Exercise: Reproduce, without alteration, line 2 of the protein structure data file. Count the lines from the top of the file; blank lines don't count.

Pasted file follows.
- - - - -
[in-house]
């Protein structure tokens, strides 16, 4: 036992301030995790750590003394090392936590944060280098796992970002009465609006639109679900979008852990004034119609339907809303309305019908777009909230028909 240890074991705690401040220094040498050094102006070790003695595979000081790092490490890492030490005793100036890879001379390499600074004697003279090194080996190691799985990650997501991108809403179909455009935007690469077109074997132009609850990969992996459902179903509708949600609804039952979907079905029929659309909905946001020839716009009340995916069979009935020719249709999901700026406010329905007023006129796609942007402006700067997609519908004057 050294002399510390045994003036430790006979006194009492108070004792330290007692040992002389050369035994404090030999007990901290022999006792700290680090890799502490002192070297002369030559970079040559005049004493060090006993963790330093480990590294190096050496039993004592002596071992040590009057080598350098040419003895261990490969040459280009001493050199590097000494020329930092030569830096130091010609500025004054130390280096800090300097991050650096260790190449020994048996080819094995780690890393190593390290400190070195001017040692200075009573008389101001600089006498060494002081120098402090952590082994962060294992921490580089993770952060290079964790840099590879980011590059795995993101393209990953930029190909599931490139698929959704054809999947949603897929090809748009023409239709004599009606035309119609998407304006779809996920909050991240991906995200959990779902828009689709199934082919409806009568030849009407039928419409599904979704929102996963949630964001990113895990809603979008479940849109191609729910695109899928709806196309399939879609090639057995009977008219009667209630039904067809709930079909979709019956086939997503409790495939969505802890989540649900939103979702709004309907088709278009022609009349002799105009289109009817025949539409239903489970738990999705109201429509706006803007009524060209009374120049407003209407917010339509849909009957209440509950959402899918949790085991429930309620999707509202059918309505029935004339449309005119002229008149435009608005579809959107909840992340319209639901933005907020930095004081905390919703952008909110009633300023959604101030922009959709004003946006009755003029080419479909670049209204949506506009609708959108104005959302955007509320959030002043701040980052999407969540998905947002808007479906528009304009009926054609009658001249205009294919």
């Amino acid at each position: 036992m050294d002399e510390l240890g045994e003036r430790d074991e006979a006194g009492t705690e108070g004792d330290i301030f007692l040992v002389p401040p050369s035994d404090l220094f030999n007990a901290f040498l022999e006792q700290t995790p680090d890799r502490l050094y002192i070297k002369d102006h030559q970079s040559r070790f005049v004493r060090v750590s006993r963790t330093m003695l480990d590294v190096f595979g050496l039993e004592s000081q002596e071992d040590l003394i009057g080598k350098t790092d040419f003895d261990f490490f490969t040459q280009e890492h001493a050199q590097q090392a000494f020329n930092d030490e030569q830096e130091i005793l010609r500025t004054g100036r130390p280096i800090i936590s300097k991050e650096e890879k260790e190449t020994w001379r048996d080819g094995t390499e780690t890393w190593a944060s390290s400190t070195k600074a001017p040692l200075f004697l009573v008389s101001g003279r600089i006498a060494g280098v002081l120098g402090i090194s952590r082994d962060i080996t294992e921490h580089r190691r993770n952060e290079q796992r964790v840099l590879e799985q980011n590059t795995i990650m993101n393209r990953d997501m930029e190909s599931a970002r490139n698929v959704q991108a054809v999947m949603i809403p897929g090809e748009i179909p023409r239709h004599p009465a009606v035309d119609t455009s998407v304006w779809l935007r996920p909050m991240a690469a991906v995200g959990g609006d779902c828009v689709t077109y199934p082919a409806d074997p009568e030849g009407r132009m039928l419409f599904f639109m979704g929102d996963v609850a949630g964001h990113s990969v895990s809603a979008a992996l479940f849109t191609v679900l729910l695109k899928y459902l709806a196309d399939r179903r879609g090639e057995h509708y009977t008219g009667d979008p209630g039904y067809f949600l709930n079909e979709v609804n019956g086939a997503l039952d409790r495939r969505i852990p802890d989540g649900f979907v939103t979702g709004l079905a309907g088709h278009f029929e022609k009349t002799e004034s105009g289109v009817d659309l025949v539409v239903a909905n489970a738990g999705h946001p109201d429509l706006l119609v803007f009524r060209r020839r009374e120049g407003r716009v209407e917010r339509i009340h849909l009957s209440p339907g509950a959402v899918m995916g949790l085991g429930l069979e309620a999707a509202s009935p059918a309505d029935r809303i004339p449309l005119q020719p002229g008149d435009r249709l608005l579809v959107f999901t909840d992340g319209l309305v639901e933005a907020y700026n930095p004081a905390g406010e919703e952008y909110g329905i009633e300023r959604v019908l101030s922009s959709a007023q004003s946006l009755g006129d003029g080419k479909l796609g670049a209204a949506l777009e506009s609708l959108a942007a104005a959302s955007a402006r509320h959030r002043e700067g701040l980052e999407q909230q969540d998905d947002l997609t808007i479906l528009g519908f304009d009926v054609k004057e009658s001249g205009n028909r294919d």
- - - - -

């Protein structure tokens, strides 16, 4: 036992301030995790750590003394090392936590944060280098796992970002009465609006639109679900979008852990004034119609339907809303309305019908777009909230028909 240890074991705690401040220094040498050094102006070790003695595979000081790092490490890492030490005793100036890879001379390499600074004697003279090194080996190691799985990650997501991108809403179909455009935007690469077109074997132009609850990969992996459902179903509708949600609804039952979907079905029929659309909905946001020839716009009340995916069979009935020719249709999901700026406010329905007023006129796609942007402006700067997609519908004057 050294002399510390045994003036430790006979006194009492108070004792330290007692040992002389050369035994404090030999007990901290022999006792700290680090890799502490002192070297002369030559970079040559005049004493060090006993963790330093480990590294190096050496039993004592002596071992040590009057080598350098040419003895261990490969040459280009001493050199590097000494020329930092030569830096130091010609500025004054130390280096800090300097991050650096260790190449020994048996080819094995780690890393190593390290400190070195001017040692200075009573008389101001600089006498060494002081120098402090952590082994962060294992921490580089993770952060290079964790840099590879980011590059795995993101393209990953930029190909599931490139698929959704054809999947949603897929090809748009023409239709004599009606035309119609998407304006779809996920909050991240991906995200959990779902828009689709199934082919409806009568030849009407039928419409599904979704929102996963949630964001990113895990809603979008479940849109191609729910695109899928709806196309399939879609090639057995009977008219009667209630039904067809709930079909979709019956086939997503409790495939969505802890989540649900939103979702709004309907088709278009022609009349002799105009289109009817025949539409239903489970738990999705109201429509706006803007009524060209009374120049407003209407917010339509849909009957209440509950959402899918949790085991429930309620999707509202059918309505029935004339449309005119002229008149435009608005579809959107909840992340319209639901933005907020930095004081905390919703952008909110009633300023959604101030922009959709004003946006009755003029080419479909670049209204949506506009609708959108104005959302955007509320959030002043701040980052999407969540998905947002808007479906528009304009009926054609009658001249205009294919």